szmrtnz at peseta.ucdavis.edu
Wed Mar 22 17:26:32 EST 1995
On 22 Mar 1995, Coscolluela Eileene wrote:
> Neo Martinez (szmrtnz at peseta.ucdavis.edu) wrote:
> : if a women or minority has qualifications even close to "the best
> : candidate," the woman or minority should be selected because they
> : probably achieved their qualifications by surmounting that vastly larger
> : obstacles than the white male.
> I don't think this is always the case.
> Yes, I've had a rough life but, I know many white males who
> have had greater obstacles in their life than I have had and
> we have achieved the same things.
> so I don't care for things like affirmative action, because
> I don't see the discrimination.
I agree that it is not always the case and that's why I wrote "probably."
Still, even if one doesn't see the discrimination, they should at least
acknowledge the studies and statistics that have documented it in spades.
When one takes a personal experience that is an statistical "outlier" and
generalizes it to justify anti-affirmative action, the stance is based on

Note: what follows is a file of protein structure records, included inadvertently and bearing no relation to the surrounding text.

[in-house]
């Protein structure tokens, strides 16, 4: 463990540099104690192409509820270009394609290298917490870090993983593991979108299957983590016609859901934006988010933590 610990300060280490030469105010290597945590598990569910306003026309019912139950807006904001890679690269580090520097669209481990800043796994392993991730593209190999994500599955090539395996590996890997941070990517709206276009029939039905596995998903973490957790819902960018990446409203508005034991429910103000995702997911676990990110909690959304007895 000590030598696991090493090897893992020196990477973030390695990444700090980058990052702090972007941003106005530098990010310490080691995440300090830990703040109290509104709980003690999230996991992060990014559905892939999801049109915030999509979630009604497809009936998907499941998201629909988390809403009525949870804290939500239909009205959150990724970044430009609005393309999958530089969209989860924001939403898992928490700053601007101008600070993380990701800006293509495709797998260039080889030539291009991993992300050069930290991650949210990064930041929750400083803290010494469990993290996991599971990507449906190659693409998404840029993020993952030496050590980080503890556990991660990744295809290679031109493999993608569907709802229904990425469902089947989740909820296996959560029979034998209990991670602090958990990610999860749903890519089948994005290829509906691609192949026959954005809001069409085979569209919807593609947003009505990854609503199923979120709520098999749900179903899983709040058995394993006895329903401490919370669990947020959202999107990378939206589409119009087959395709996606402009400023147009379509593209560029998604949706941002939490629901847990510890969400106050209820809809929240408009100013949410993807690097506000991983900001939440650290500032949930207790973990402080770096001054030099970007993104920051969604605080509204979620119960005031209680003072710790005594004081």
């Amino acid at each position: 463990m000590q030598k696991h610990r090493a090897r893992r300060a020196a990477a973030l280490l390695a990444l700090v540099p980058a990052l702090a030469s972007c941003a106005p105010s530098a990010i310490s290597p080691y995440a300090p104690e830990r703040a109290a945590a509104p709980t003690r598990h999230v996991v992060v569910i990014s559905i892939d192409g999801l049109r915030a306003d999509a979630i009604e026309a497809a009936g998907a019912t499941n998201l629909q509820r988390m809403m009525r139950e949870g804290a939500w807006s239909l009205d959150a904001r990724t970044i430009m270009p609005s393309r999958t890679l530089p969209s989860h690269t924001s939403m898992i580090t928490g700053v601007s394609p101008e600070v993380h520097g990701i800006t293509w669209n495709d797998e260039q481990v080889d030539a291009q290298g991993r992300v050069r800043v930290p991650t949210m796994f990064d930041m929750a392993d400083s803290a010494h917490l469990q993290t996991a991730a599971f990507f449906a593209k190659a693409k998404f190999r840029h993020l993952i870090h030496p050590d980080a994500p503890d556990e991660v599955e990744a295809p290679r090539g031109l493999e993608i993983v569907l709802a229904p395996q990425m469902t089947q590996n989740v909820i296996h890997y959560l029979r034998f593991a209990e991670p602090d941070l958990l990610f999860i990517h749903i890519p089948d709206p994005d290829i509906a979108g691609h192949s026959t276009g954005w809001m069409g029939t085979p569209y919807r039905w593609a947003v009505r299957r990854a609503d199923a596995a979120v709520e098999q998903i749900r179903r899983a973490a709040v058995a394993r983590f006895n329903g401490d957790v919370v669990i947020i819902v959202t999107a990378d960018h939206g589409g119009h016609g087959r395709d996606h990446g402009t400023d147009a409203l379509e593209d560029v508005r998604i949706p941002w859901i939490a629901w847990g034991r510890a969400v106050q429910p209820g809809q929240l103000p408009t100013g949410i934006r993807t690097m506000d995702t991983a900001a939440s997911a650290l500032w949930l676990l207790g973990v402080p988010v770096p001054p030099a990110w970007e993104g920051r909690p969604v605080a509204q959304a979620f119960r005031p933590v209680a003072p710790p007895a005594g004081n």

erroneous reasoning, i.e., my statistically rare experience is not
Chuck Gasser describes another wonderful but rare experience. If women got
6 out of every 8 faculty positions, the gender disparity we see would
change much quicker that the statistics describe. Chuck also describes why
gender diversity itself is an important qualification: just seeing women
in the professor role encourages other women in the field. And isn't that
one of the main jobs of any faculty, i.e, to encourage students to be
interested in the field? Let's hope that more searches are so enlightened.
Neo D. Martinez
email ndmartinez at ucdavis.edu
Bodega Marine Laboratory
University of California, Davis
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